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Mary E. Arata

DEVENS — Though it seems that the noise compliance issues between Evergreen Solar and the town of Harvard have come to an end at home, the story has carried all the way to the shore of Hawaii, where an acoustics expert says he could have fixed the problem easily.

Clark Dodge, president of Argosy Acoustics Inc., and CED Consulting out of Kapaa, recently e-mailed Nashoba Publishing wondering what all the noise was about over at Evergreen Solar’s facility on Barnum Road in Devens.

In recent months, the solar panel manufacturer had run afoul of Devens’ industrial zoning regulations with noises that had upset neighboring Harvard residents for the past several months. The good news on that front is that the solution is fast approaching, with several remediation efforts paying off and yielding compliant sound readings from monitoring spots both on and off the plant’s site. Evergreen CEO Richard Feldt has committed to a fix, or else agree to plant shut downs in the event of periods of protracted non-compliance.

Dodge e-mailed after stumbling across Harvard Hillside coverage of the issue over recent months. “I have been watching the events at Evergreen Solar and wonder what is going on,” he wrote. “This plant should be so quiet that the neighborhood would never know they are there.” He said he’d reached out to company officials but heard no word back. The company has already hired a noise consultant who’s helped hammer out the company’s present remediation plan.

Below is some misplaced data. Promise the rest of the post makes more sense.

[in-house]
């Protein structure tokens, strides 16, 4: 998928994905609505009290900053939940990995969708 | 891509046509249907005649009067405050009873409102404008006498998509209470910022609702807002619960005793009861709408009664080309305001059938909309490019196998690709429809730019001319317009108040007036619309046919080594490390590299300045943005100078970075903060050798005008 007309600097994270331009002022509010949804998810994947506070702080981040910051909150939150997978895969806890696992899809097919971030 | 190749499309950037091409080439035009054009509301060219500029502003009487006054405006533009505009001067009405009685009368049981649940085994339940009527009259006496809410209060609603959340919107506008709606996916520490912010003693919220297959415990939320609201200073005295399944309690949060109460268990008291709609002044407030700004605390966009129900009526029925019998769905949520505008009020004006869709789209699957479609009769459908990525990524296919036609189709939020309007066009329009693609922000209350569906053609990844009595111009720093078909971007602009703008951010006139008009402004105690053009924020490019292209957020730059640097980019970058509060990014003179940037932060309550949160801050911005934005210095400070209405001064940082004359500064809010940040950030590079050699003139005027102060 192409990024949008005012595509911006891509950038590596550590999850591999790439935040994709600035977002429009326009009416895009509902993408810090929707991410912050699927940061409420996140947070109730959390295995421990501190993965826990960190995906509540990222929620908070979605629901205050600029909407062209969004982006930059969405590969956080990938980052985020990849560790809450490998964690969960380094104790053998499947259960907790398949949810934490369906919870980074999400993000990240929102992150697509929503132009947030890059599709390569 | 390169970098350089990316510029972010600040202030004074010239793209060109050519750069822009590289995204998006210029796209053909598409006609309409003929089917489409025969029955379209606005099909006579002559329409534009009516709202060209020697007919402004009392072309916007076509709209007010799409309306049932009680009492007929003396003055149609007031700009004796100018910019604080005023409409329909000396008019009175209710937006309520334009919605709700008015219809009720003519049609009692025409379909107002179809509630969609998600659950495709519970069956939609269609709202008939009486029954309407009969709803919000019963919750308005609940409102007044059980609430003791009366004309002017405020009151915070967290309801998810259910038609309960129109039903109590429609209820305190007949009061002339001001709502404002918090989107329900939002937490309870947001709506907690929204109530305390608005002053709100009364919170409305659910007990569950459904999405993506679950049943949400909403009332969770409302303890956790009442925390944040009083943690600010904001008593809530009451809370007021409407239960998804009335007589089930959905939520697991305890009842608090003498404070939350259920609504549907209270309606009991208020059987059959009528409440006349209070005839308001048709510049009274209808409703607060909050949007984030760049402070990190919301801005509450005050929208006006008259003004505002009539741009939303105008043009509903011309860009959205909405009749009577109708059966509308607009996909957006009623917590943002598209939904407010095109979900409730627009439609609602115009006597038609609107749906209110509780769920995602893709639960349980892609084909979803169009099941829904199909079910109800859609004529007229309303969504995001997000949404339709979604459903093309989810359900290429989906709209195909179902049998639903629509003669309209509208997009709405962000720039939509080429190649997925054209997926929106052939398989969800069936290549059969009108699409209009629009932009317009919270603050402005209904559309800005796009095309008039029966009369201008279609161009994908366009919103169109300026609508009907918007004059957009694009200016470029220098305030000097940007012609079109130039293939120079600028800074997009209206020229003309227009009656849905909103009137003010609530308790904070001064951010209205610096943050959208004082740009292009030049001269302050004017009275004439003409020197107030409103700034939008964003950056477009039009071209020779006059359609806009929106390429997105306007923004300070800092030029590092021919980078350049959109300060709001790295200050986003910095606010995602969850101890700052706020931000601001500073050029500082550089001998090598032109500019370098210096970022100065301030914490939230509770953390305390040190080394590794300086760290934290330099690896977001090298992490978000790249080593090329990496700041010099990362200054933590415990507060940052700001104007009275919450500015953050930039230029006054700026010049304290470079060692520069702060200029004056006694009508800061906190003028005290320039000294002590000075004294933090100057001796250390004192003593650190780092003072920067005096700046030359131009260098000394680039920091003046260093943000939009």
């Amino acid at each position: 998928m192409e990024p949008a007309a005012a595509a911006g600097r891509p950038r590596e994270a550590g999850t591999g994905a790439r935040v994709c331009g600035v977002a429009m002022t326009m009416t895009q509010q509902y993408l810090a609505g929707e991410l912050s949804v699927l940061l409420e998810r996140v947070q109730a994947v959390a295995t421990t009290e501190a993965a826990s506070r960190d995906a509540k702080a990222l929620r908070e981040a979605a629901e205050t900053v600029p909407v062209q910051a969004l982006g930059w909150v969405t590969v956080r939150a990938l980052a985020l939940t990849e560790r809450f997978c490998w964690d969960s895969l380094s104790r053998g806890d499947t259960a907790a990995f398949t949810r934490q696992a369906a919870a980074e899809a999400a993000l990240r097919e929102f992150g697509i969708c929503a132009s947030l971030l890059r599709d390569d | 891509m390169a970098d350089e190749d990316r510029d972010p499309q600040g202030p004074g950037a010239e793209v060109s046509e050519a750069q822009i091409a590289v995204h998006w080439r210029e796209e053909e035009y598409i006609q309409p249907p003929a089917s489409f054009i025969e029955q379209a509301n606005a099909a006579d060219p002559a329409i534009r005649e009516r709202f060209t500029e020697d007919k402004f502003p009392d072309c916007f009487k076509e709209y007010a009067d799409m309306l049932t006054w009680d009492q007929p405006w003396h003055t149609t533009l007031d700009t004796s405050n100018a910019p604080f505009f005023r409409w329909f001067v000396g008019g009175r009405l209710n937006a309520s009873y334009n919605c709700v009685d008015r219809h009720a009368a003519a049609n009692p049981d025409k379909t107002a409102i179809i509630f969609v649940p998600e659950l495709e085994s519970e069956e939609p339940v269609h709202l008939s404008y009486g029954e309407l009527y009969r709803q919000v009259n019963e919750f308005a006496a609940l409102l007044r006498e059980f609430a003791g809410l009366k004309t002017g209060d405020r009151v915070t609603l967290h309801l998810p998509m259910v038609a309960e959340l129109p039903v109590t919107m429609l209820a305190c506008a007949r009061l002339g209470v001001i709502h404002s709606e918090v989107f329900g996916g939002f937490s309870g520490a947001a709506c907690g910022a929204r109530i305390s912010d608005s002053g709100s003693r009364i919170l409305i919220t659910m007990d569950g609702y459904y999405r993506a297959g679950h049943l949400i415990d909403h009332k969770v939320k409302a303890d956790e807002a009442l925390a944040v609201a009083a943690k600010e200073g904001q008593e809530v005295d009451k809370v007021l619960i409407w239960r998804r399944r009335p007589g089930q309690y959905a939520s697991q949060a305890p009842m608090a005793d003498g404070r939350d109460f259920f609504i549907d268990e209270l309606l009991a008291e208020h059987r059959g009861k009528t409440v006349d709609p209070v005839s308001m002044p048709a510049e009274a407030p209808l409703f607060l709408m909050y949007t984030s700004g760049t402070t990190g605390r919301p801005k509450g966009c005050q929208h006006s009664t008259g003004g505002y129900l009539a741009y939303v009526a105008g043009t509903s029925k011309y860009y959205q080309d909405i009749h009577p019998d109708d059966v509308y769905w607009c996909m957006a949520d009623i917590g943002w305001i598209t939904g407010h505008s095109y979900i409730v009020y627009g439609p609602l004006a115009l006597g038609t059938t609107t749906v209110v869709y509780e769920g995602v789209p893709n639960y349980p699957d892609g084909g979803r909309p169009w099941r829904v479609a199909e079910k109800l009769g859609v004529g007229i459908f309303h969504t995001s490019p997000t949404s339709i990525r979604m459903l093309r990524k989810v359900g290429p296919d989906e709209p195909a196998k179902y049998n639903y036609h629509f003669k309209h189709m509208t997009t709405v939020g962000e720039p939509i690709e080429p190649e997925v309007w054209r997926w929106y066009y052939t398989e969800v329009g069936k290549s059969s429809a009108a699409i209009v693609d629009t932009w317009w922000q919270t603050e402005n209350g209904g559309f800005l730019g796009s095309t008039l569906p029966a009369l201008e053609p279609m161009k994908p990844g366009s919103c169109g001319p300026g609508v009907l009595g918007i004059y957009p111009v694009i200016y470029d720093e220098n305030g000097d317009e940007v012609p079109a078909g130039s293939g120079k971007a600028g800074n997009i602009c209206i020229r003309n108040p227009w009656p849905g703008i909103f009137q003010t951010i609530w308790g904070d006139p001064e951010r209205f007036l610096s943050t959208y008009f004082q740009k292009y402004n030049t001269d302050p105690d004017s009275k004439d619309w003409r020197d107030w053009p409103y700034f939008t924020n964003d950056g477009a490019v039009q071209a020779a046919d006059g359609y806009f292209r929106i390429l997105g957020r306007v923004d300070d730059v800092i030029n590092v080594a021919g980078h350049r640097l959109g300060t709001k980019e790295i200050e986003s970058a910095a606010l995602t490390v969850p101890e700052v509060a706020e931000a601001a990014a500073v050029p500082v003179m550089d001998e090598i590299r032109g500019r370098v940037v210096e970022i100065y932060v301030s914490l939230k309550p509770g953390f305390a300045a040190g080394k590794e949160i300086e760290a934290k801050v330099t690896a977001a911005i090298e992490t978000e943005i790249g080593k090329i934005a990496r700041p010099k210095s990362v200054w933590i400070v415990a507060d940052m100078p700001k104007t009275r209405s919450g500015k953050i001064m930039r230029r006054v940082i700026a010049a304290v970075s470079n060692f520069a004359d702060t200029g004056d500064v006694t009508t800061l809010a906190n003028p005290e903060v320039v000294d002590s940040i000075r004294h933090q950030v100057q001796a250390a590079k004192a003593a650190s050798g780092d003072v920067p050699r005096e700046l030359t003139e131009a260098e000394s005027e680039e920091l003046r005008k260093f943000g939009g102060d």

Dodge recounted details of his last project, quieting noise created by the powerful engines aboard a 470-foot vessel. “The control room was so quiet you could not hear the 16,000 horsepower engines on the other side of the bulkhead. The passenger spaces and crews quarters were the same. You would not know you left the dock unless you were looking outside.”

Dodge says his partner, Jack Starbird, found Evergreen’s Web site and this newspaper’s articles. “We feel this should not be in today’s world. We felt that our products and systems can solve this.” He went on to ask for more specific information, accurately recapping the real-world problems that locals here faced when trying to tamp-down the plant’s noise, “Noise is noise but it is also frequency and vibration and many times it is not the noise but the frequency that is so disturbing.”

When advised that the Harvard Board of Selectmen helped broker a deal last week, adopted by the Devens Enterprise Commission, to quiet the din. “I was also a City Councilman in Washington (State), so I know the problems of working with the public-private sector,” he wrote.

When e-mailed that the plant has recently attained compliance on several fronts and total compliance is likely imminent, Dodge said that he’s happy to help out with East Coast issues. For the Web surfer, you can check him out at while bugs are worked out of his primary acoustical Web site,

Sending it right back at you, on the eastern shore of the northern-most island in the Hawaiian chain, “Mahalo nui loa” (Thanks very much).

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